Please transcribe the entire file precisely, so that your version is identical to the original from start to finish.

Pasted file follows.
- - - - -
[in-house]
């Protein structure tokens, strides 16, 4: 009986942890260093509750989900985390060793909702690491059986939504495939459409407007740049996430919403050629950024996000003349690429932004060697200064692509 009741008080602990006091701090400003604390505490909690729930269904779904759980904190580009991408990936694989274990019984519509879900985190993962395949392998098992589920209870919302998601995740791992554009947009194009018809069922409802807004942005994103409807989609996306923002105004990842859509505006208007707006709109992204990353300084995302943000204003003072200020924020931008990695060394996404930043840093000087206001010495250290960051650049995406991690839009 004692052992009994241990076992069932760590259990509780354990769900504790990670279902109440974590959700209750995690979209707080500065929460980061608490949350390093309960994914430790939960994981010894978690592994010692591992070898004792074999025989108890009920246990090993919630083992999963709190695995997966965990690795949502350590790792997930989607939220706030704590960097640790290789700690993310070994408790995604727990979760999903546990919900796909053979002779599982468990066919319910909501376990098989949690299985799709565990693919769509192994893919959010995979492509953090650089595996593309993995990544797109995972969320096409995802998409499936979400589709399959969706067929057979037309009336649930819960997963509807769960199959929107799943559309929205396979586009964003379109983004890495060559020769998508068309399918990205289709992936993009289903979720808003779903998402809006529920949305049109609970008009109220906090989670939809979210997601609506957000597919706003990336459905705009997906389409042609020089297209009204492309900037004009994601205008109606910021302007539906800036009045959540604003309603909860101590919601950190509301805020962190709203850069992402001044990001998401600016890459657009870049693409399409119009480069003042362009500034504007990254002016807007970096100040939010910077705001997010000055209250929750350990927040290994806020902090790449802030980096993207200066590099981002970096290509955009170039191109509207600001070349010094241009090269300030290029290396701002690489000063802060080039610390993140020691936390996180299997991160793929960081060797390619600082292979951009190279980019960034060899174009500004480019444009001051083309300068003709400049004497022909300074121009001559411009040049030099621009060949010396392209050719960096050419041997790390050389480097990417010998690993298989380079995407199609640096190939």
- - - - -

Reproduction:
[in-house]
């Protein structure tokens, strides 16, 4: 009986942890260093509750989900985390060793909702690491059986939504495939459409407007740049996430919403050629950024996000003349690429932004060697200064692509 009741008080602990006091701090400003604390505490909690729930269904779904759980904190580009991408990936694989274990019984519509879900985190993962395949392998098992589920209870919302998601995740791992554009947009194009018809069922409802807004942005994103409807989609996306923002105004990842859509505006208007707006709109992204990353300084995302943000204003003072200020924020931008990695060394996404930043840093000087206001010495250290960051650049995406991690839009 004692052992009994241990076992069932760590259990509780354990769900504790990670279902109440974590959700209750995690979209707080500065929460980061608490949350390093309960994914430790939960994981010894978690592994010692591992070898004792074999025989108890009920246990090993919630083992999963709190695995997966965990690795949502350590790792997930989607939220706030704590960097640790290789700690993310070994408790995604727990979760999903546990919900796909053979002779599982468990066919319910909501376990098989949690299985799709565990693919769509192994893919959010995979492509953090650089595996593309993995990544797109995972969320096409995802998409499936979400589709399959969706067929057979037309009336649930819960997963509807769960199959929107799943559309929205396979586009964003379109983004890495060559020769998508068309399918990205289709992936993009289903979720808003779903998402809006529920949305049109609970008009109220906090989670939809979210997601609506957000597919706003990336459905705009997906389409042609020089297209009204492309900037004009994601205008109606910021302007539906800036009045959540604003309603909860101590919601950190509301805020962190709203850069992402001044990001998401600016890459657009870049693409399409119009480069003042362009500034504007990254002016807007970096100040939010910077705001997010000055209250929750350990927040290994806020902090790449802030980096993207200066590099981002970096290509955009170039191109509207600001070349010094241009090269300030290029290396701002690489000063802060080039610390993140020691936390996180299997991160793929960081060797390619600082292979951009190279980019960034060899174009500004480019444009001051083309300068003709400049004497022909300074121009001559411009040049030099621009060949010396392209050719960096050419041997790390050389480097990417010998690993298989380079995407199609640096190939």